Non-immigrant visa applicants who are between 14 and 79 years old have to attend a visa interview with an official from the U.S. Embassy as part of their R-1 visa application process.
For you to complete this requirement, schedule the interview online and make sure that you do it as early as possible. The U.S. embassy operating in your home country might have a heavy workload, which is why it’s best if you schedule your interview with them ASAP to avoid waiting for weeks or months.
Once you’ve successfully completed your scheduling, you’ll receive a visa interview confirmation letter through your email. Print this document and make sure to bring it with you during your scheduled interview.
Prepare Your Document Files
After scheduling your visa interview, take the time to prepare all of your document files. These are essential to establish your intent for going to the U.S.
Your document files should contain the following:
- Your valid passport
- Photographs in compliance with the requirements set by the US Embassy
- Confirmation page for Form DS-160
- Compilation of receipts that prove you have paid all fees
- A printed copy of your visa interview appointment
- Form I-797
- Documents to prove your eligibility for the R-1 visa, such as:
- Documents and other evidence that prove that you have belonged to the religion for the past two years;
- Recommendation letters proving your other religious affiliations
- Valid contract issued by the U.S. employer
- Educational qualifications that qualify you to work in a religious position (such as a minister)
- Proof of financial support or documents that show that the employer will compensate you during your stay in the U.S.
How Long Is the R-1 Visa Processing Time?
The processing time for your R-1 visa is quite long, which is why you should prepare all the requirements in advance. Once the employer compiles the necessary documents and sends in the petition, you usually have to wait for at least six months for the USCIS to respond. The USCIS requires time to respond to R-1 visa applications as they have to visit the premises of the petitioning employer and check their eligibility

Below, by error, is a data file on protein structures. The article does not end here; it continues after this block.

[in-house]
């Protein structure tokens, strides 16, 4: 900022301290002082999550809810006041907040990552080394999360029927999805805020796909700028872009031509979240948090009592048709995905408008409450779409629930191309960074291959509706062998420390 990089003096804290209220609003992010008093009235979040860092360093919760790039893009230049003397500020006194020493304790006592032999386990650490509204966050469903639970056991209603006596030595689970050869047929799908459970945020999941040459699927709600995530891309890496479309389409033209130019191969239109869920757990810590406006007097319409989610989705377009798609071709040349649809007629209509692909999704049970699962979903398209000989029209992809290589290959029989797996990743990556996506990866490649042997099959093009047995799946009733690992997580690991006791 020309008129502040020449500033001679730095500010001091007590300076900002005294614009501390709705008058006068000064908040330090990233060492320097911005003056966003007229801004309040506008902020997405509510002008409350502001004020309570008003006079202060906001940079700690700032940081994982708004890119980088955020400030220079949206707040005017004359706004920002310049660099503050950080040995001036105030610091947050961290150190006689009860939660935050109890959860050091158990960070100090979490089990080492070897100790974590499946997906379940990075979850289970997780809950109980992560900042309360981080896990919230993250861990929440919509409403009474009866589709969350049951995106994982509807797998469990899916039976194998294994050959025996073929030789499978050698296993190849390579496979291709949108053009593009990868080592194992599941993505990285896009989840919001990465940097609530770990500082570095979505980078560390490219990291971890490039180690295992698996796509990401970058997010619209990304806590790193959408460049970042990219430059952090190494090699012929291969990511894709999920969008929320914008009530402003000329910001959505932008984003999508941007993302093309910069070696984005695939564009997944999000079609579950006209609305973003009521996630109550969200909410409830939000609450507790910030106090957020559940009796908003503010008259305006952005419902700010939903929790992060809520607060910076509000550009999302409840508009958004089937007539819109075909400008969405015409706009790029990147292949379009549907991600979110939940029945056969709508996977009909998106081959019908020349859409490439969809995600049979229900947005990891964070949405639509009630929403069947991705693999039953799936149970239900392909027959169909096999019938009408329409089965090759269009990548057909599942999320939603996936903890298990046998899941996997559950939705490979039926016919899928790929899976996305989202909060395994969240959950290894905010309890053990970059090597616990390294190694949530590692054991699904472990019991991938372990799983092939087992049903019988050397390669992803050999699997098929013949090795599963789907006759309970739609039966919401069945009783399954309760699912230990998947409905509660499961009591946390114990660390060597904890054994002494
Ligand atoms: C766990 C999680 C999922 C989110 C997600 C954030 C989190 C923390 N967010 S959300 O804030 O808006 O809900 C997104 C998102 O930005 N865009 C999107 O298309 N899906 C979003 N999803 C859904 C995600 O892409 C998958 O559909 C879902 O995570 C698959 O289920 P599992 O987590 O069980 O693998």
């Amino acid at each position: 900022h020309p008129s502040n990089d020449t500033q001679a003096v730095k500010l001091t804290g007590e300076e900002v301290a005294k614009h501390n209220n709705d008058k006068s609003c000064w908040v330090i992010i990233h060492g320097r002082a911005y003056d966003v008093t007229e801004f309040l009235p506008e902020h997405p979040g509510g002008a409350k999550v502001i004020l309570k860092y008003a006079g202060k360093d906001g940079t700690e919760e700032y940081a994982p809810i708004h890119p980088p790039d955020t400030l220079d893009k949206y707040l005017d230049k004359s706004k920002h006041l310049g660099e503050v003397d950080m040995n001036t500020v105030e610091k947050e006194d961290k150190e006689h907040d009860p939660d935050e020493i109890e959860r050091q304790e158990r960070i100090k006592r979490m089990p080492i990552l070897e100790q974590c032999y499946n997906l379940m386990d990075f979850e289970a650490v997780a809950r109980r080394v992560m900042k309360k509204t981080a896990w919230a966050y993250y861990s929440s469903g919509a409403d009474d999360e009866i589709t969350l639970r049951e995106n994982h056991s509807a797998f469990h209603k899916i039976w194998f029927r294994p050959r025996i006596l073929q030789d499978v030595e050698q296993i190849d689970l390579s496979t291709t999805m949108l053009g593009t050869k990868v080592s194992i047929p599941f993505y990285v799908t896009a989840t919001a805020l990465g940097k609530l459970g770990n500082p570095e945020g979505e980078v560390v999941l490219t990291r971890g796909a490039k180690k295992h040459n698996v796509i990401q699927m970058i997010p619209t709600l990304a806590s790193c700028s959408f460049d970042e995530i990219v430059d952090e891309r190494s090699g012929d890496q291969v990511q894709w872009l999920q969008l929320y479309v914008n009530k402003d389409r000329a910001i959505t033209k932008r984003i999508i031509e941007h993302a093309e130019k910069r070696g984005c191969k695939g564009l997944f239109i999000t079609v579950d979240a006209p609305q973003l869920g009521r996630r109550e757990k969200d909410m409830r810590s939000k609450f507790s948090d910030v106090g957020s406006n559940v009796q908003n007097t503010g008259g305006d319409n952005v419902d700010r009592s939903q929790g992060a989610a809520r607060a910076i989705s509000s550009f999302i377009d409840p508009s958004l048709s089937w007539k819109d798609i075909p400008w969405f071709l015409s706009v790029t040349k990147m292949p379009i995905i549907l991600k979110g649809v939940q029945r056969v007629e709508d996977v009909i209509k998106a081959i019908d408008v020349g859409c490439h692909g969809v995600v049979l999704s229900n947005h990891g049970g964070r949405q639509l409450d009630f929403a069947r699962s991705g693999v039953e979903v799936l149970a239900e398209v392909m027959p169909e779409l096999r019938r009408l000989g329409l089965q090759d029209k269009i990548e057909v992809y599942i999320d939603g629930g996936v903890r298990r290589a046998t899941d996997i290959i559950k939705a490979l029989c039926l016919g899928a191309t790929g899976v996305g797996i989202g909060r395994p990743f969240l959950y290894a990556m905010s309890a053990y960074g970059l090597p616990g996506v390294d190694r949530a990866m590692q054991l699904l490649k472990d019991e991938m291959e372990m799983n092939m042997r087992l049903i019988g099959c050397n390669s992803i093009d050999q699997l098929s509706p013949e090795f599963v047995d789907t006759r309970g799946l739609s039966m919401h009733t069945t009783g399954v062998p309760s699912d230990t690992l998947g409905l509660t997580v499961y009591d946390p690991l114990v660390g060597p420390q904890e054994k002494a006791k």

After the USCIS has visited the premises of the organization and approved their application, you can choose to pay for premium processing that will cost around $1,225. Paying the premium processing fee will guarantee that you’ll get a response from the USCIS about your visa in about two weeks.
If you don’t want to pay a premium processing fee and the USCIS approves the petition, expect to wait for another two to three months for your visa to be processed. In short, you’ll have to wait for about eight to nine months for your R-1 visa to be processed without paying the premium processing fee.
How Long Can an R-1 Worker Stay in the United States?
The initial period of your R-1 visa is valid for thirty months. After thirty months, you can apply for an extension, and once approved, you’ll be legally allowed to stay in the U.S. and continue employment with the religious organization for another thirty months.
The USCIS will no longer give you an extension after 60 months. After staying in the U.S. for the maximum period of time, you can either seek permanent residence in the country or return to your home country.
Can I Bring Family Members With an R-1 Visa?
Your children (as long as they’re unmarried and under 21 years old) and spouse can qualify as your dependents. They can go with you to the U.S. by applying for an R-2 visa. Your dependents can start the process at the same time you’re applying for your R-1 visa or after you’ve secured the visa. You’ll be required to submit your children’s birth certificates and marriage certificate to prove your relationship with your dependents.
Once your dependents secure an R-2 visa, they’ll be permitted by the U.S. government to stay with you as long as your R-1 visa remains valid. Your dependents can also process their Green Card once you’re approved for one.
Your dependents can choose to study full-time or part-time while being in the U.S. with you, but they’re not allowed to work with an R-2 visa. If your dependents want to seek employment in the U.S., they need to apply for another visa after you arrive.
Can I Get a Green Card With an R-1 Visa?
After securing an R-1 visa, you can choose to pursue permanent resident status usual methods of family or marriage. Another option available for R-1 workers is to apply for the EB-4 Green Card that allows religious workers like yourself to secure permanent residence in the U.S.
The process of becoming an R-1 worker can be overwhelming. There are various requirements and steps to take. If you have any questions or concerns, please contact us so that we can ensure you’re well prepared. We have years of experience and are happy to help you out.